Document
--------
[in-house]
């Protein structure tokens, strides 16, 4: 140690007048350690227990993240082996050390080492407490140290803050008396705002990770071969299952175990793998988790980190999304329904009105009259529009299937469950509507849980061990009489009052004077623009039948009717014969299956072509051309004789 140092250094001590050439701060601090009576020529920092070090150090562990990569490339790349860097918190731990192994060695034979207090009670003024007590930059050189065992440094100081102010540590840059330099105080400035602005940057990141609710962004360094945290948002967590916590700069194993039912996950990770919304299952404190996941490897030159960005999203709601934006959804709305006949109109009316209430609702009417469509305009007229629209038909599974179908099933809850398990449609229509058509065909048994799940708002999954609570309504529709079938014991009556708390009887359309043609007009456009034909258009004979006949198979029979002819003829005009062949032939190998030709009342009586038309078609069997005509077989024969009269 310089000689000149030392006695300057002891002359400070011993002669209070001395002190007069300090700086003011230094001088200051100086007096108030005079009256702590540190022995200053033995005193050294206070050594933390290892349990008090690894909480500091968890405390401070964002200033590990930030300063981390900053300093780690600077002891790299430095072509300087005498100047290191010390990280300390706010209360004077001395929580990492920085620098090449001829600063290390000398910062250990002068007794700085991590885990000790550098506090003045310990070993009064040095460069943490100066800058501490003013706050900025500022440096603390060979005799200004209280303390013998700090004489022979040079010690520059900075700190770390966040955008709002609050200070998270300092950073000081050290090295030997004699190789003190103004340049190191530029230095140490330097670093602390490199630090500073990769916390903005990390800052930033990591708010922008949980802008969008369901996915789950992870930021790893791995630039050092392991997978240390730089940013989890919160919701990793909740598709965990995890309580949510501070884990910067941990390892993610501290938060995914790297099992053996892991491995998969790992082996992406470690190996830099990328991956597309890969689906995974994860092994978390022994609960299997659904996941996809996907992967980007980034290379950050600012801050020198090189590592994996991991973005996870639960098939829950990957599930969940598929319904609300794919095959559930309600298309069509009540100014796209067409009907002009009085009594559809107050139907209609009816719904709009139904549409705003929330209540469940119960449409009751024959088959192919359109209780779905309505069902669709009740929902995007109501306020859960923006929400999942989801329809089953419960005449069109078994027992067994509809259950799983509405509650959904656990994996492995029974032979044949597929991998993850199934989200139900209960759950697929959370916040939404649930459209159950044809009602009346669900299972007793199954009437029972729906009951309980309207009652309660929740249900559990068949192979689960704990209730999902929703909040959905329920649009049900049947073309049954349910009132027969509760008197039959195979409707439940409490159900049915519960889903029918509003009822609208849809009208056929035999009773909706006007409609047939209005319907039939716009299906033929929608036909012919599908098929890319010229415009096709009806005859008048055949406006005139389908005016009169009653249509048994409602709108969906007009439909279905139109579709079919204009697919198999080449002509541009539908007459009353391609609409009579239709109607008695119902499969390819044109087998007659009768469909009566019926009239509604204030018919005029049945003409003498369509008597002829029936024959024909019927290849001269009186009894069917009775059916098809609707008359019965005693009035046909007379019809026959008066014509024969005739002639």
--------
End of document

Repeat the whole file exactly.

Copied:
[in-house]
């Protein structure tokens, strides 16, 4: 140690007048350690227990993240082996050390080492407490140290803050008396705002990770071969299952175990793998988790980190999304329904009105009259529009299937469950509507849980061990009489009052004077623009039948009717014969299956072509051309004789 140092250094001590050439701060601090009576020529920092070090150090562990990569490339790349860097918190731990192994060695034979207090009670003024007590930059050189065992440094100081102010540590840059330099105080400035602005940057990141609710962004360094945290948002967590916590700069194993039912996950990770919304299952404190996941490897030159960005999203709601934006959804709305006949109109009316209430609702009417469509305009007229629209038909599974179908099933809850398990449609229509058509065909048994799940708002999954609570309504529709079938014991009556708390009887359309043609007009456009034909258009004979006949198979029979002819003829005009062949032939190998030709009342009586038309078609069997005509077989024969009269 310089000689000149030392006695300057002891002359400070011993002669209070001395002190007069300090700086003011230094001088200051100086007096108030005079009256702590540190022995200053033995005193050294206070050594933390290892349990008090690894909480500091968890405390401070964002200033590990930030300063981390900053300093780690600077002891790299430095072509300087005498100047290191010390990280300390706010209360004077001395929580990492920085620098090449001829600063290390000398910062250990002068007794700085991590885990000790550098506090003045310990070993009064040095460069943490100066800058501490003013706050900025500022440096603390060979005799200004209280303390013998700090004489022979040079010690520059900075700190770390966040955008709002609050200070998270300092950073000081050290090295030997004699190789003190103004340049190191530029230095140490330097670093602390490199630090500073990769916390903005990390800052930033990591708010922008949980802008969008369901996915789950992870930021790893791995630039050092392991997978240390730089940013989890919160919701990793909740598709965990995890309580949510501070884990910067941990390892993610501290938060995914790297099992053996892991491995998969790992082996992406470690190996830099990328991956597309890969689906995974994860092994978390022994609960299997659904996941996809996907992967980007980034290379950050600012801050020198090189590592994996991991973005996870639960098939829950990957599930969940598929319904609300794919095959559930309600298309069509009540100014796209067409009907002009009085009594559809107050139907209609009816719904709009139904549409705003929330209540469940119960449409009751024959088959192919359109209780779905309505069902669709009740929902995007109501306020859960923006929400999942989801329809089953419960005449069109078994027992067994509809259950799983509405509650959904656990994996492995029974032979044949597929991998993850199934989200139900209960759950697929959370916040939404649930459209159950044809009602009346669900299972007793199954009437029972729906009951309980309207009652309660929740249900559990068949192979689960704990209730999902929703909040959905329920649009049900049947073309049954349910009132027969509760008197039959195979409707439940409490159900049915519960889903029918509003009822609208849809009208056929035999009773909706006007409609047939209005319907039939716009299906033929929608036909012919599908098929890319010229415009096709009806005859008048055949406006005139389908005016009169009653249509048994409602709108969906007009439909279905139109579709079919204009697919198999080449002509541009539908007459009353391609609409009579239709109607008695119902499969390819044109087998007659009768469909009566019926009239509604204030018919005029049945003409003498369509008597002829029936024959024909019927290849001269009186009894069917009775059916098809609707008359019965005693009035046909007379019809026959008066014509024969005739002639």